Notes:A factor is a whole number that divides exactly into another whole number. We say the first number is a factor of the second number. Prime numbers only have two factors, one and themselves. Factors Teacher Resources:Number Grids: Investigate the properties of number with these interactive number grids. Prison Cell Problem: A number patterns investigation involving prisoners and prison guards. Sieve of Eratosthenes: A self checking, interactive version of the Sieve of Eratosthenes method of finding prime numbers. Factors Activities:Connect 4 Factors: This a game for one or two players. The winner is the first to line up four numbers with a common factor. Delightfully Divisible: Arrange the digits one to nine to make a number which is divisible in the way described. Divisibility Test: Practise using the quick ways to spot whether a number is divisible by the digits two to nine. Factor Trees: Create factor trees to find the prime factors of the given numbers. Factorising: Practise the skills of algebraic factorisation in this structured online self marking exercise. Fizz Buzzer: The digital version of the popular fizz buzz game. Press the buzzers if they are factors of the counter. HCF and LCM: Practise finding the highest common factor (H.C.F), sometimes called the greatest common divisor, and the lowest common multiple (L.C.M) of two numbers. Number Grids: Investigate the properties of number with these interactive number grids. Prime Labyrinth: Find the path to the centre of the labyrinth by moving along the prime numbers. Prison Cell Problem: A number patterns investigation involving prisoners and prison guards. Satisfy: Place the nine numbers in the table so they obey the row and column headings about the properties of the numbers. Scallywags and Scoundrels: Arrange the scallywags and scoundrels on the chairs so that the numbers of any two sitting next to each other add up to a prime number. Sieve of Eratosthenes: A self checking, interactive version of the Sieve of Eratosthenes method of finding prime numbers. Stamp Sticking: Drag stamps onto the envelopes to make the exact postage as shown at the top left of each envelope. Three Ways: Find three different ways of multiplying four different digits together to get the given target number. There are nine levels for this online challenge. Times Square: Practise your times tables with this selfchecking multiplication grid Factors Investigations:Aunt Sophie's Post Office: Investigate the ways of making up various postage amounts using 3p and 8p stamps. An online stamp calculator is provided for you to check your working. Factors Videos:Finding Prime Factors: A straight forward explanation from SLEP HCF and LCM explained: This video from Mathsmaster.org shows very clearly the step by step method of finding the LCM and HCF of two numbers. HCF and LCM explained part 2: This video from Mathsmaster.org shows very clearly the step by step method of finding the LCM and HCF of two numbers using Prime Factorisation. Factors External Links:Links to other websites containing resources for Factors are provided for those logged into 'Transum Mathematics'. Subscribing also opens up the opportunity for you to add your own links to this panel. You can sign up using one of the buttons below: SearchThe activity you are looking for may have been classified in a different way from the way you were expecting. You can search the whole of Transum Maths by using the box below.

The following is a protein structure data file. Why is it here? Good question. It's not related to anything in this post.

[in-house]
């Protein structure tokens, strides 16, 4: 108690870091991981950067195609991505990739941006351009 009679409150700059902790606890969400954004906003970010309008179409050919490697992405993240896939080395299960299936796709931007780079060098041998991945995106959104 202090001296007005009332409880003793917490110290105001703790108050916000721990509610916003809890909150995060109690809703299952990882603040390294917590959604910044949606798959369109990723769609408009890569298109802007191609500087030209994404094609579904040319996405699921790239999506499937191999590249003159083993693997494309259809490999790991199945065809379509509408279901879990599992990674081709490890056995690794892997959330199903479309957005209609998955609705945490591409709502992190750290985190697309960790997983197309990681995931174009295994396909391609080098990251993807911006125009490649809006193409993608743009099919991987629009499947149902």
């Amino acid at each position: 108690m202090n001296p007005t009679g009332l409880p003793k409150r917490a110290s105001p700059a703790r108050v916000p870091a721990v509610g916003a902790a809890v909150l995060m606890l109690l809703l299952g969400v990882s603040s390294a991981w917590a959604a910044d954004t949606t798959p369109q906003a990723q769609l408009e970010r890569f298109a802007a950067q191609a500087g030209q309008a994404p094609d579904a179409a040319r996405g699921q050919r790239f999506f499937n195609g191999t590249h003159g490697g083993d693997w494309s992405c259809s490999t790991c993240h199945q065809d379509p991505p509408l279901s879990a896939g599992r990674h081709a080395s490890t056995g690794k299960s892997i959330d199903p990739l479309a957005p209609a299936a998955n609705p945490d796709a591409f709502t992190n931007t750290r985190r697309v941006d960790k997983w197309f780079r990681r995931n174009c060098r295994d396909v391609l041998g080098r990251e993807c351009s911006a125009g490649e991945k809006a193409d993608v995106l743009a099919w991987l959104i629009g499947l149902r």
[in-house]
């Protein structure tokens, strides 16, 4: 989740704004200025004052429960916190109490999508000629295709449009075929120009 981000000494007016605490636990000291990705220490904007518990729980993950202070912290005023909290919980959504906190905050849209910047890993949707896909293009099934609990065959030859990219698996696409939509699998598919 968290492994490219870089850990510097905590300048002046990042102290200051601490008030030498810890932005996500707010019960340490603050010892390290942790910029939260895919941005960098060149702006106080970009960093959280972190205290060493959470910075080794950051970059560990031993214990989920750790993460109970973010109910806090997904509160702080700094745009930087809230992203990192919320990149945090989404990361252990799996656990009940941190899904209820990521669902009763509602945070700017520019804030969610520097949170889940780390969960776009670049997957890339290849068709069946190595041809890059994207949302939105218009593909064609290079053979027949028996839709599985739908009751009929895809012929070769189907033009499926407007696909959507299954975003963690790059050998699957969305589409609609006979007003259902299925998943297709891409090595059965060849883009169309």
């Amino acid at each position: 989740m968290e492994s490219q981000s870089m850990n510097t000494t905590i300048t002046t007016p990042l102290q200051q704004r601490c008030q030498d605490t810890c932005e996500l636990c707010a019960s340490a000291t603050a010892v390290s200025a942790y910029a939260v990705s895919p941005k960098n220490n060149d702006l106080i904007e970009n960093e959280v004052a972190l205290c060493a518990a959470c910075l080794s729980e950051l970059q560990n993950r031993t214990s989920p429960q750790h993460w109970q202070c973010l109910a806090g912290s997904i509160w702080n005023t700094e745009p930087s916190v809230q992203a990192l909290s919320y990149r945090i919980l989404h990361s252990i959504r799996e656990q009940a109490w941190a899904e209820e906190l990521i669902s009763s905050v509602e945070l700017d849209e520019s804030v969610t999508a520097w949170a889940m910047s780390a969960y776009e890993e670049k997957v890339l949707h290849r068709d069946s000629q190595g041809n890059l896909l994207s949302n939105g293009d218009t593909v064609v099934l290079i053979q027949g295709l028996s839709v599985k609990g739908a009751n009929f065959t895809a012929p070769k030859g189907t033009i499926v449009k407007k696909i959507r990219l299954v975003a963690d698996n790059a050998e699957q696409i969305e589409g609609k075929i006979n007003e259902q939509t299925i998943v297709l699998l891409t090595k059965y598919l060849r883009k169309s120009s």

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Callum Arthur,
Tuesday, August 29, 2017